Delayed induction of type I and III interferons mediates nasal epithelial cell permissiveness to SARS-CoV-2


Nature Communications

Contributing to research themes:

The nasal epithelium is a plausible entry point for SARS-CoV-2, a site of pathogenesis and transmission, and may initiate the host response to SARS-CoV-2. Antiviral interferon (IFN) responses are critical to outcome of SARS-CoV-2. Yet little is known about the interaction between SARS-CoV-2 and innate immunity in this tissue. Here we apply single-cell RNA sequencing and proteomics to a primary cell model of human nasal epithelium differentiated at air-liquid interface. SARS-CoV-2 demonstrates widespread tropism for nasal epithelial cell types. The host response is dominated by type I and III IFNs and interferon-stimulated gene products. This response is notably delayed in onset relative to viral gene expression and compared to other respiratory viruses. Nevertheless, once established, the paracrine IFN response begins to impact on SARS-CoV-2 replication. When provided prior to infection, recombinant IFNβ or IFNλ1 induces an efficient antiviral state that potently restricts SARS-CoV-2 viral replication, preserving epithelial barrier integrity. These data imply that the IFN-I/III response to SARS-CoV-2 initiates in the nasal airway and suggest nasal delivery of recombinant IFNs to be a potential chemoprophylactic strategy.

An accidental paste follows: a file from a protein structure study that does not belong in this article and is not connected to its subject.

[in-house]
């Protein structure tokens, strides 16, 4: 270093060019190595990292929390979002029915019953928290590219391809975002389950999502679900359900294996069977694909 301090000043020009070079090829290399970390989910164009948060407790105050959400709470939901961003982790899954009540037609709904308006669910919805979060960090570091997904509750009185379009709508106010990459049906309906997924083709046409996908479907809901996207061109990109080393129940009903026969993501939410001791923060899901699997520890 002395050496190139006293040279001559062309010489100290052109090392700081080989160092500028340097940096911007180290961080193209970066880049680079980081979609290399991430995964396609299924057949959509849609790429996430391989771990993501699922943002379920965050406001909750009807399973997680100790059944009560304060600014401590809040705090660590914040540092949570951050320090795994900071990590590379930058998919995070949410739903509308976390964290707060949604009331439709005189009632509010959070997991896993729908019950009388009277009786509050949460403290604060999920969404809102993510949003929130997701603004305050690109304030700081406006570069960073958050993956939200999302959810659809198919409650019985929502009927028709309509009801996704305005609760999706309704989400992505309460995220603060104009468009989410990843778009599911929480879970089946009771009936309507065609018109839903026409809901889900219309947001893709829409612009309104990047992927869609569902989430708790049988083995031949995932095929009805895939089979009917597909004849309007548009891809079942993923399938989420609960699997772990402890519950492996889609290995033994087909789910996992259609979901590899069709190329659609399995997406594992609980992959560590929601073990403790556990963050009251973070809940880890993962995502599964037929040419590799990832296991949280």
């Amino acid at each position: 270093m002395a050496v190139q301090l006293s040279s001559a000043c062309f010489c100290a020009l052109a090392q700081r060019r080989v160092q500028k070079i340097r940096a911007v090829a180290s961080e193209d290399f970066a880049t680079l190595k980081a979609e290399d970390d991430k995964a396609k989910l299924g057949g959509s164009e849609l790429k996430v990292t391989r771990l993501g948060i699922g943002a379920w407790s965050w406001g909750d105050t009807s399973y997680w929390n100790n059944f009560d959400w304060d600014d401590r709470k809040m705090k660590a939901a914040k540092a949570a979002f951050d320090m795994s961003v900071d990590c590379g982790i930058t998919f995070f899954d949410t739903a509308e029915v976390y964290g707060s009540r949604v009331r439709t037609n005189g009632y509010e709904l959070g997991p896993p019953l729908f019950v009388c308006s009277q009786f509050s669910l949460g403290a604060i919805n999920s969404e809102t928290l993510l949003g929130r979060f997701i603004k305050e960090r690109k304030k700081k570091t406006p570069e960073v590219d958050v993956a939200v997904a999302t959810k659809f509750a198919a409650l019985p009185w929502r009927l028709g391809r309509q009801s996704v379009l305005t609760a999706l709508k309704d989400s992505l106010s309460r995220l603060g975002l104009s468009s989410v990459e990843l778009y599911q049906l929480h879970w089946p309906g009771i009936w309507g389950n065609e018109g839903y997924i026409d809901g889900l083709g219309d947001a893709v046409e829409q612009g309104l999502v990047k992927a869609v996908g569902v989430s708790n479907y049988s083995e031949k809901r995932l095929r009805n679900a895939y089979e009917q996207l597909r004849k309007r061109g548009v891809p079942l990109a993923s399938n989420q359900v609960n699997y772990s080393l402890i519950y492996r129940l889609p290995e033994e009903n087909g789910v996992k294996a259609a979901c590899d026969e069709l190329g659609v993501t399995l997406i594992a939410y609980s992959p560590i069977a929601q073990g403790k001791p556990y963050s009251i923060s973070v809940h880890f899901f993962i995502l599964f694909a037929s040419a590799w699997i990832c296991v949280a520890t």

Author list:

Catherine F. Hatton, Rachel A. Botting, Maria Emilia Dueñas, Iram J. Haq, Bernard Verdon, Benjamin J. Thompson, Jarmila Stremenova Spegarova, Florian Gothe, Emily Stephenson, Aaron I. Gardner, Sandra Murphy, Jonathan Scott, James P. Garnett, Sean Carrie, Jason Powell, C. M. Anjam Khan, Lei Huang, Rafiqul Hussain, Jonathan Coxhead, Tracey Davey, A. John Simpson, Muzlifah Haniffa, Sophie Hambleton, Malcolm Brodlie, Chris Ward, Matthias Trost, Gary Reynolds & Christopher J. A. Duncan